But, despite the dissent’s assertion to the contrary, universities may not simply establish through application essays or other means the regime we hold unlawful today. . . . “[W]hat cannot be done directly cannot be done indirectly. The Constitution deals with substance, not shadows,” and the prohibition against racial discrimination is “levelled at the thing, not the name.” A benefit to a student who overcame racial discrimination, for example, must be tied to that student’s courage and determination. Or a benefit to a student whose heritage or culture motivated him or her to assume a leadership role or attain a particular goal must be tied to that student’s unique ability to contribute to the university. In other words, the student must be treated based on his or her experiences as an individual — not on the basis of race.
Many universities have for too long done just the opposite. And in doing so, they have concluded, wrongly, that the touchstone of an individual’s identity is not challenges bested, skills built, or lessons learned but the color of their skin.114
This point not only reveals that the Chief Justice does not fully understand holistic admissions review,115 but also bares his troubling assumptions underlying race and the belonging of Black and Latinx students at Harvard. Additionally, it reveals his even more troubling belief that students had been admitted simply because of their race. The Chief Justice — all while denigrating the dissenters, Harvard, and UNC for engaging in racial stereotyping — consistently engaged in his own harmful stereotyping. Throughout his opinion, he assumed that Black and Latinx students largely did not belong at either Harvard or UNC,116 yet assumed — without any question (not even once) — that Whites and Asian Americans fully earned their spots without any benefits from racial advantage.117 Consider, for instance, how the Chief Justice referred to the stories about race and its impacts that students of color can tell about their lives and how he said schools should evaluate those narratives.118 The Chief Justice’s words betrayed what he really believes about the merit of most Black and Latinx students, suggesting that he does not view the very “challenges bested, skills built, or lessons learned” as part of the actual merit of a Black or Latinx student’s application — as some of the qualities that would be part of their overall evaluation under holistic review.119 Instead, Chief Justice Roberts’s statements suggest that these qualities, which are assumed to be part of the overall evaluation for any white student, are merely a reason to give what he refers to, twice, as “a benefit to” a Black or Latinx student.120 The Chief Justice’s statements reveal his inability to see Black and Latinx students as the whole beings they are.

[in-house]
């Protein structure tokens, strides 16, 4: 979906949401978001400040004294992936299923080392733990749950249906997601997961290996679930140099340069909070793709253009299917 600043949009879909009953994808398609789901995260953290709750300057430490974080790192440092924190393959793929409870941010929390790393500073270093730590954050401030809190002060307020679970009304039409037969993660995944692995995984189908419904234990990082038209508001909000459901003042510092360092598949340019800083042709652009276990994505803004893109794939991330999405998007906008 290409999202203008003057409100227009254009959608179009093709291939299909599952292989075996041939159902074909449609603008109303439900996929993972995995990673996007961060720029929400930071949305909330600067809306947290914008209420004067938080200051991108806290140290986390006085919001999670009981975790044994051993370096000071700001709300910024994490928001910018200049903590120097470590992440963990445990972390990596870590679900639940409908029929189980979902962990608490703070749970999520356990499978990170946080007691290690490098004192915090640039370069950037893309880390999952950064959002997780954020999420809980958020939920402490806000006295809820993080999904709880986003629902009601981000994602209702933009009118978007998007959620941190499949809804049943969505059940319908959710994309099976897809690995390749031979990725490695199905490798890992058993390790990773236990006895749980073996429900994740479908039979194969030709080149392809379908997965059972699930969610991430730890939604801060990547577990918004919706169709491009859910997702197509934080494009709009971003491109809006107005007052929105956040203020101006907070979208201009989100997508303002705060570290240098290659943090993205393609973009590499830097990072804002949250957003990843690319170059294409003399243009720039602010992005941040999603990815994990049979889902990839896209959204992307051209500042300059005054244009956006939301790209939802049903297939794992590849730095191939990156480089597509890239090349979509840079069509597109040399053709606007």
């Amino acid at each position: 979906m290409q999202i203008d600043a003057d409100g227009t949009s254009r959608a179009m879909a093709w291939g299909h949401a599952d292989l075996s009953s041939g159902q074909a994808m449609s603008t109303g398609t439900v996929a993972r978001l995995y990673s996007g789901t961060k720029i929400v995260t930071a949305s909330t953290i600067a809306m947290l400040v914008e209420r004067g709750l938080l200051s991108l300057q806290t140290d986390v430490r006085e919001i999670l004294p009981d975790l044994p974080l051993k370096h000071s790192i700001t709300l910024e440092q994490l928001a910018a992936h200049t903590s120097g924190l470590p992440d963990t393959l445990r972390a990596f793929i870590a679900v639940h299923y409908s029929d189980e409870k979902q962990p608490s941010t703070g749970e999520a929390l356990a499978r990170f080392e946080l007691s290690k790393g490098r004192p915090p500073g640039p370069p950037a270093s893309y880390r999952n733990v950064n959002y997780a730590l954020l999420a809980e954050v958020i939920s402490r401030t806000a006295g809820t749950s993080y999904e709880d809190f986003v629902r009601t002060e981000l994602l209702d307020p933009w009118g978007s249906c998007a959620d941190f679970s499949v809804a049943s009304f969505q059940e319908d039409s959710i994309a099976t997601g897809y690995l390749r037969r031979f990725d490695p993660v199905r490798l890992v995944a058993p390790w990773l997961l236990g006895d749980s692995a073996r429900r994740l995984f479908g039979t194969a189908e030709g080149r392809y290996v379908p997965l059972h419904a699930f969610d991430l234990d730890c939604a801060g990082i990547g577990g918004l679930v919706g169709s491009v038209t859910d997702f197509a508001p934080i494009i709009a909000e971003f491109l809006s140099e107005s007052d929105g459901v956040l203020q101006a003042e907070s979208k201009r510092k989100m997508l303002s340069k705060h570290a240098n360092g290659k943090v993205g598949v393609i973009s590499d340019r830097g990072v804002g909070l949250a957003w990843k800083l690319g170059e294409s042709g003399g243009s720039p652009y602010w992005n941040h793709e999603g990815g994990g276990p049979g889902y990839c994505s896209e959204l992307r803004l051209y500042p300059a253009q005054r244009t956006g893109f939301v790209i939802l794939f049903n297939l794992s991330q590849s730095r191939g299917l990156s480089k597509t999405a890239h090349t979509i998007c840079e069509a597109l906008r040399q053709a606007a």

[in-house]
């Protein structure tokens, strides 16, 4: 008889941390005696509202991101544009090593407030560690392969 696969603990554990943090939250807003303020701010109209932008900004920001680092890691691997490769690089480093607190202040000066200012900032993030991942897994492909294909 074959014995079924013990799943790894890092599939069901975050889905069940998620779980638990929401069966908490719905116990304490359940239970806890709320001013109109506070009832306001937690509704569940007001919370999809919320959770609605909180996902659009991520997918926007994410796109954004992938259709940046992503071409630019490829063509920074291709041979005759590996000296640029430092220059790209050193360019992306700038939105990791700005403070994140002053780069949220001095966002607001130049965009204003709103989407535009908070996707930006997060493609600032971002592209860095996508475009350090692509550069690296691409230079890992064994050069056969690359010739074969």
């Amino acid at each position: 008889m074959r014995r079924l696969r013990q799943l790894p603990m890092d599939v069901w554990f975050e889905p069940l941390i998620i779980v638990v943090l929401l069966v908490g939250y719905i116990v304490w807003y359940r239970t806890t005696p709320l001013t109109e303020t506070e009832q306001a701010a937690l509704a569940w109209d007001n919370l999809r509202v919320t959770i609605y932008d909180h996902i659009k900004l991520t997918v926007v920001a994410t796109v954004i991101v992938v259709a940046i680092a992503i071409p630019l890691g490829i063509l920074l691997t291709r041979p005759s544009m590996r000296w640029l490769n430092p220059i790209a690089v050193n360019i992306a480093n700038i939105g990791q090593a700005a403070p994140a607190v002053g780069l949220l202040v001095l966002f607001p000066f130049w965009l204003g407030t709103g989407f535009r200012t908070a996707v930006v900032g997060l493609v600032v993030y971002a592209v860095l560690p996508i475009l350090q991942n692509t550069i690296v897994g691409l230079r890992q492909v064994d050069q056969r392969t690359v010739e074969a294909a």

Furthermore, the Chief Justice’s words about when these “benefits” can be given expose his own privilege to ignore how race can shape a person of color’s everyday experiences. To begin, his words suggest that he views racism as aberrational or extraordinary as opposed to a regular occurrence, or even that he views racism as being only Jim Crow racism. For example, underlying his statement about the “benefit” that can be given to “a student who overcame racial discrimination” is a presumption that racism is a rare occurrence that can be overcome, rather than a constant, structural force in a student’s everyday life.121 Such a statement clearly exhibits the Chief Justice’s lack of awareness about the consistent impacts of racism on the lives of people of color. Although the individual acts of Jim Crow racism that the Chief Justice was imagining are still very much alive today, the racism that Black and Latinx students most frequently endure and battle is not as explicit as these acts tend to be; instead, it is usually structural.122 Such racism can only truly be overcome by larger society, not any one individual. And, the individual acts of racism that tend to be most frequently encountered are microaggressive and subtle (meaning the colorblind racism, commonsense racism, and nice racism that Professors Eduardo Bonilla-Silva, Ian Haney López, and Robin DiAngelo have defined, respectively);123 worse, they tend to be further buttressed by regular gaslighting.124